Create web apps from a browser
Why keep your favorite websites or services held up in your browser? Creating web apps allows easy access to these locations and splits them away from the regular browser. These will open in a new window that seems almost like an application. With no access to an URL change or back button, web apps mimic literal programs to make them seem just that much more special.
We’ve previously looked at how easy it is to convert any tab to a dedicated window while using Chrome.
In this post, we’ll cover creating web apps in both Chrome and Internet Explorer.
In Chrome, select the menu icon and choose “Tools > Create application shortcuts….”
A simple options window will appear. Here, you can choose to create the app shortcut on the Desktop, Start menu, and/or to pin it to the taskbar. Notice these are similar options for when installing an actual application.
Launch the new web app and notice there the slim appearance. There is no navigation menu or address bar.
Internet Explorer also has this option for web apps. Launch Internet Explorer and drag the icon for the website right onto the taskbar.
To create an app on the start menu, choose the settings icon and select “File > Add site to Start menu.”
Another simple window will prompt, giving the option to change the URL.
Create pinned apps within a browser
Firefox and Chrome allow windows to be pinned in the browser. This allows always active pages that will always open when the browser launches – similar to having multiple homepages. It’s like having a pinned app on the taskbar or Desktop but it’s located in the browser itself. These are actually a little more difficult to remove than a regular tab, which makes it just that much more permanent.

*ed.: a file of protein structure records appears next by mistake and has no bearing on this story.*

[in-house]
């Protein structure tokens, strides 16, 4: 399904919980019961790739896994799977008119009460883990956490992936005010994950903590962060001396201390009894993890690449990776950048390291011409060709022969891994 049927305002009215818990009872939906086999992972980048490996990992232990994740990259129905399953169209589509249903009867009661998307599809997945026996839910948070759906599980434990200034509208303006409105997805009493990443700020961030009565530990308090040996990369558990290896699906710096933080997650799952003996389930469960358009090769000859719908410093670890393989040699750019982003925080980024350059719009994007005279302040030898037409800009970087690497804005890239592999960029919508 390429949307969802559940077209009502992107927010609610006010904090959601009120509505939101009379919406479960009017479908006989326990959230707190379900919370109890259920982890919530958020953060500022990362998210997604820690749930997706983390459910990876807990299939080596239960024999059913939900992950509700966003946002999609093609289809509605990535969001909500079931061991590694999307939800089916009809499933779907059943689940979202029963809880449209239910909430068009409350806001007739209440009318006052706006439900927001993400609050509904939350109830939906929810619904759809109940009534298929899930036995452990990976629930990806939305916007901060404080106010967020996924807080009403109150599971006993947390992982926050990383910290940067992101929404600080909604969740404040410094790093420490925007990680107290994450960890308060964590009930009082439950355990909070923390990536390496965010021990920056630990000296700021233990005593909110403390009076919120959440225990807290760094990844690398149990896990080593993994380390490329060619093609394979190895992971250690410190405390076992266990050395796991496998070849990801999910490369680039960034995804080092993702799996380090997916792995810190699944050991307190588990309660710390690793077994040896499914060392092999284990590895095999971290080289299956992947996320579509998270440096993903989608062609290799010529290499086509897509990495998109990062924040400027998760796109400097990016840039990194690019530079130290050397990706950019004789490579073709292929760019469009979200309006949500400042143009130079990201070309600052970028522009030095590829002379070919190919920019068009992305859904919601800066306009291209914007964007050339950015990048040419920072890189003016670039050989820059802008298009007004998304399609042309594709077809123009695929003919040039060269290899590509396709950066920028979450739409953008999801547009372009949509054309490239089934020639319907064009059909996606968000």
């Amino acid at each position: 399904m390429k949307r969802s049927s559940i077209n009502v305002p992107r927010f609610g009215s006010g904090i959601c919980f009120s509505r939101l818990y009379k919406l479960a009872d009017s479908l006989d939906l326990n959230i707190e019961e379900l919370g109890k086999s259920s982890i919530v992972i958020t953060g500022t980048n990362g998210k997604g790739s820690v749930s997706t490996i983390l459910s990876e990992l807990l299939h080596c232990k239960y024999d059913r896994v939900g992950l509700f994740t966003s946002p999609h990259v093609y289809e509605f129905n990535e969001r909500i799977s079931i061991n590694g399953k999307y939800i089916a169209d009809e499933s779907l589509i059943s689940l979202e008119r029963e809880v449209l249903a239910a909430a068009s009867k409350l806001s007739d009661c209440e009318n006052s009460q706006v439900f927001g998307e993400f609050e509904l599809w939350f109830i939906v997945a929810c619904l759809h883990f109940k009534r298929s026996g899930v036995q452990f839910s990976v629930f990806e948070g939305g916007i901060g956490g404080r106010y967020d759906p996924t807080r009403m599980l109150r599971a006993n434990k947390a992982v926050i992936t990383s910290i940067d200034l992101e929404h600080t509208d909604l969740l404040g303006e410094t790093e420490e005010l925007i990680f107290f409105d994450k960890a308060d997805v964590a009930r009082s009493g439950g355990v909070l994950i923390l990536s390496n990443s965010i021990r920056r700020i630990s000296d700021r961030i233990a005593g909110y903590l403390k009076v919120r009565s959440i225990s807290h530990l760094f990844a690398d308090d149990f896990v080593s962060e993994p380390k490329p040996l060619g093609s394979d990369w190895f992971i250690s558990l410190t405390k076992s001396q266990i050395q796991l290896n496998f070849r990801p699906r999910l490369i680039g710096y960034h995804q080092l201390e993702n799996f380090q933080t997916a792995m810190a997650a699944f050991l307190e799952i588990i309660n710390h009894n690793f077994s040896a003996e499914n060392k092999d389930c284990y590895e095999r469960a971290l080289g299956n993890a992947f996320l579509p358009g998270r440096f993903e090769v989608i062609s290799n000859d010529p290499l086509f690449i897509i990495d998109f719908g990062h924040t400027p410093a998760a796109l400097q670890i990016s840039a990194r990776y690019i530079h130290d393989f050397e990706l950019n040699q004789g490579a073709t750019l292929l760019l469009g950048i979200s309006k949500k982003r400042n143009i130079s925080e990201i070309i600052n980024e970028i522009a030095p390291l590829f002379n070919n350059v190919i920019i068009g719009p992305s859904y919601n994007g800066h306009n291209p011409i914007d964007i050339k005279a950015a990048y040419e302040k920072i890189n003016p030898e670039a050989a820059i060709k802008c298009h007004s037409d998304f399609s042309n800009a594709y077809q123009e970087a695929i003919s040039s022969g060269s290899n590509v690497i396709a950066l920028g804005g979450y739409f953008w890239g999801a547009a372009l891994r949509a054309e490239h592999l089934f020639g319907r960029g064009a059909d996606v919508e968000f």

With a page open in Firefox, right-click the tab and choose “Pin Tab.”
The tab will shrink to the leftmost position. Notice there is no exit on the tab.
Though a pinned app is more permanent than one that’s not, removing it doesn’t take much. Right-click the app and choose to “Unpin Tab” to revert it back to a regular tab.
Chrome’s pinning feature isn’t that much different. Right-click the tab as well and choose to “Pin tab.”
To note, pinned tabs cannot be moved to the right of a regular tab – only to the right of another pinned tab.
Some apps in Chrome can even continue running when a network connection is unavailable. Not all apps can do this but there are quite a few available from Chrome’s Offline Apps collection.
Take “Quick Note” for example.
After adding this app open a new blank tab to access it.
Notice there is no URL for accessing this app. It’s all contained offline in Chrome.
Web apps can also combine both the pinned availability as well as the offline capabilities. Right-click the app and choose to “Open as pinned tab.”
Web apps are vastly different than just regular bookmarks, which make them more versatile and appealing.